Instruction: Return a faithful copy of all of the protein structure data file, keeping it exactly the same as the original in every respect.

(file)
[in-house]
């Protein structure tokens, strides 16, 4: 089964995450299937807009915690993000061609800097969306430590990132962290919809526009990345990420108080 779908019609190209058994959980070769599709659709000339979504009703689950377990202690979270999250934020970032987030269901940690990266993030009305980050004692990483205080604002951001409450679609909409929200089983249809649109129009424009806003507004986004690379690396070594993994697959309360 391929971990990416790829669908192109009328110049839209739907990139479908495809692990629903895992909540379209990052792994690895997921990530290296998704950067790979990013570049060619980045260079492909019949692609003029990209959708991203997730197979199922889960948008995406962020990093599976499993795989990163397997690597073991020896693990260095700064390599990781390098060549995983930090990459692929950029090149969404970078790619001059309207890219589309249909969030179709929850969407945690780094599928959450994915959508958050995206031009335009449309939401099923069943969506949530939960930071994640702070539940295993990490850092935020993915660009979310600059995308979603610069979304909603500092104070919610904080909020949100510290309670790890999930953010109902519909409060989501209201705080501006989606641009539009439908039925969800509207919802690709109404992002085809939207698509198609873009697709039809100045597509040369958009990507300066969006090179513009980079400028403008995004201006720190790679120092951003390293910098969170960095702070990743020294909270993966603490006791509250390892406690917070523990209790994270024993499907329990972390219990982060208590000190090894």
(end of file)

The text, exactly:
[in-house]
């Protein structure tokens, strides 16, 4: 089964995450299937807009915690993000061609800097969306430590990132962290919809526009990345990420108080 779908019609190209058994959980070769599709659709000339979504009703689950377990202690979270999250934020970032987030269901940690990266993030009305980050004692990483205080604002951001409450679609909409929200089983249809649109129009424009806003507004986004690379690396070594993994697959309360 391929971990990416790829669908192109009328110049839209739907990139479908495809692990629903895992909540379209990052792994690895997921990530290296998704950067790979990013570049060619980045260079492909019949692609003029990209959708991203997730197979199922889960948008995406962020990093599976499993795989990163397997690597073991020896693990260095700064390599990781390098060549995983930090990459692929950029090149969404970078790619001059309207890219589309249909969030179709929850969407945690780094599928959450994915959508958050995206031009335009449309939401099923069943969506949530939960930071994640702070539940295993990490850092935020993915660009979310600059995308979603610069979304909603500092104070919610904080909020949100510290309670790890999930953010109902519909409060989501209201705080501006989606641009539009439908039925969800509207919802690709109404992002085809939207698509198609873009697709039809100045597509040369958009990507300066969006090179513009980079400028403008995004201006720190790679120092951003390293910098969170960095702070990743020294909270993966603490006791509250390892406690917070523990209790994270024993499907329990972390219990982060208590000190090894």